This one is a must have, if you can find one. Necky is of course gone now, I guess to promote Old Town boats, but the Looksha was a hull they should have hung onto and rebadged.
Lets start with me. I'm 6'3" with big feet, and a 35" inseam and 235 lbs. Touring boats and I are generally at odds from the meet and greet. CD, Jackson and Dagger are all out in the 14' range. I just cant get my legs and feet in. That leaves the Tsunami and the OT Castine really. Both feel enormous inside.
I have two Looksha boats, a 12 and a 14. They're both accepable for my size, in other words I'm not stuffed in but there isn't loads of addition space either. They're the most comfortable seating boats I own, and thats by a long shot. My WS Tsunami and my Dagger Zydeco arent even close.
The Looksha is a pretty athletic hull. It moves along quite nicely , in fact my daughter was paddling the 14 against me in demo Eddyline Equinox (dream boat) recently and it held right with me. The Looksha has really hard chines and it will sit on its edge like it's on tracks. Primary and secondary stability are amazing. The boat handles really well and its predictable.
The post 2010 models have the better hatch covers, both lengths have 2 bulkhead and 2 hatches. They don't leak at all, ever. The overall fit and a finish is quite good with excellent rigging, handles, thigh braces and seat quality.
You really cannot go wrong with having a Looksha in your fleet, it wont be quite as athletic as a Manitou or an Alchemy, but it will be as stable and capable as any boat you buy in its size range and certainly will win the award for all day comfort.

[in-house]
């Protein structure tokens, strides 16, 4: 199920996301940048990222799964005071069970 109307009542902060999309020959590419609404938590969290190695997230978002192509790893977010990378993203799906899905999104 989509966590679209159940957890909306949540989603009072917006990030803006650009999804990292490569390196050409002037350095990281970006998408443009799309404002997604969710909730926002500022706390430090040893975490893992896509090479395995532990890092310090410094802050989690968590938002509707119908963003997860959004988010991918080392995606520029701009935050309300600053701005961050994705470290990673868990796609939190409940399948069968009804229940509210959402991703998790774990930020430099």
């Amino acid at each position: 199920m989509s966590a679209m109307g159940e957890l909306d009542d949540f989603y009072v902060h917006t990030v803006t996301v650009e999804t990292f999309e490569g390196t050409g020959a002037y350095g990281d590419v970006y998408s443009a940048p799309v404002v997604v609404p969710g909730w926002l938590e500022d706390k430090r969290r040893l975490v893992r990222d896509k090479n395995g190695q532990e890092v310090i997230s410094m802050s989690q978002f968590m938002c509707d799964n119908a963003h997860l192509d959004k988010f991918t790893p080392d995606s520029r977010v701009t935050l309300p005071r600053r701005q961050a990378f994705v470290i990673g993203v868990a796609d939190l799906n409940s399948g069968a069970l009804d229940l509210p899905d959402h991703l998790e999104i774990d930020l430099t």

Necky made some really phenomenal rotomold boats towards the end of it run and the Looksha is one of them.
The Looksha 14 has been a big…
I have owned my Looksha 14…
Here is how I would rate the boat now:
• Tracking - outstanding
• Turning - very good
• Carved turns - fair - (you do have to lean pretty far because of the stability.)
• Speed and glide - good, considering the weight of the boat.
• Seat comfort - outstanding
Overall, a very good boat with no bad habits.
This is my initial review of…
I bought the Looksha to gain some leg and foot room. I am 6' 3.5" tall, 175 lbs and wear a size 12 shoe. I picked up enough leg and foot room to be comfortable. I do have to have the footpegs in the all-the-way-forward position. However, if you are taller than me and have a larger shoe size, you may need to go to a longer boat. The forward hatch bulkhead limits the leg and foot room.
At 59 lbs the Looksha is fairly heavy for a 14ft boat so it is harder to get it on and off our truck and into the water. Hope I will get use to this. Our other kayaks are a Necky Manitou Sport and a Manitou 13. These boats weigh in at 45 lbs. I think the extra room in the Looksha and the ability to brace properly in the boat will offset the extra weight over time. All of my experiences with Necky kayaks have been good. That is why I keep coming back to them.
Picked Up a 2011 Looksha 14…
I guess I will start with the BAD, as that is what most people read reviews for before they buy a boat, the potential downers.
- The thigh braces are foam, and held in with a rather ignorant system, its a Phillips screw that runs through the hull into a smooth round tab about the size of a quarter neither end is fixed, so you have to be able to put tension on the smooth, hard to grab end in order take the screws loose to adjust the pads. In my case 2 of the 4 screws had foam/debris in them and because there is absolutely no way to grab the other end with any force, they couldn't be unscrewed, both ends would just spin. I had to drill the screws out to replace them.